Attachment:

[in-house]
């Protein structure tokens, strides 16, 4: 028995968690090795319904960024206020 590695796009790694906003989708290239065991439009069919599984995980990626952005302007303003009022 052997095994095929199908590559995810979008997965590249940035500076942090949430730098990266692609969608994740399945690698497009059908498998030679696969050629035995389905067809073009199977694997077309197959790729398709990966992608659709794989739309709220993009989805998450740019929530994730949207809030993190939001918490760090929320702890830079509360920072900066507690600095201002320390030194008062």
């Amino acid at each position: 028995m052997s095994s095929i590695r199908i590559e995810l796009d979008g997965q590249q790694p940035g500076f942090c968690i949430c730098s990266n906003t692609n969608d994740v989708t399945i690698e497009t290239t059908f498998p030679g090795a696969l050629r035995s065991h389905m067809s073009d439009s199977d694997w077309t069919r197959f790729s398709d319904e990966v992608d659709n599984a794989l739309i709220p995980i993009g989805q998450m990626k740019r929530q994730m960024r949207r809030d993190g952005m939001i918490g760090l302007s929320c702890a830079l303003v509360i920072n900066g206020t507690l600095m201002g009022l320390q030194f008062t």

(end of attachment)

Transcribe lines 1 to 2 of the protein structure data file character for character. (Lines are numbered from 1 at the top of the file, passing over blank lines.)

[in-house]
């Protein structure tokens, strides 16, 4: 028995968690090795319904960024206020 590695796009790694906003989708290239065991439009069919599984995980990626952005302007303003009022 052997095994095929199908590559995810979008997965590249940035500076942090949430730098990266692609969608994740399945690698497009059908498998030679696969050629035995389905067809073009199977694997077309197959790729398709990966992608659709794989739309709220993009989805998450740019929530994730949207809030993190939001918490760090929320702890830079509360920072900066507690600095201002320390030194008062």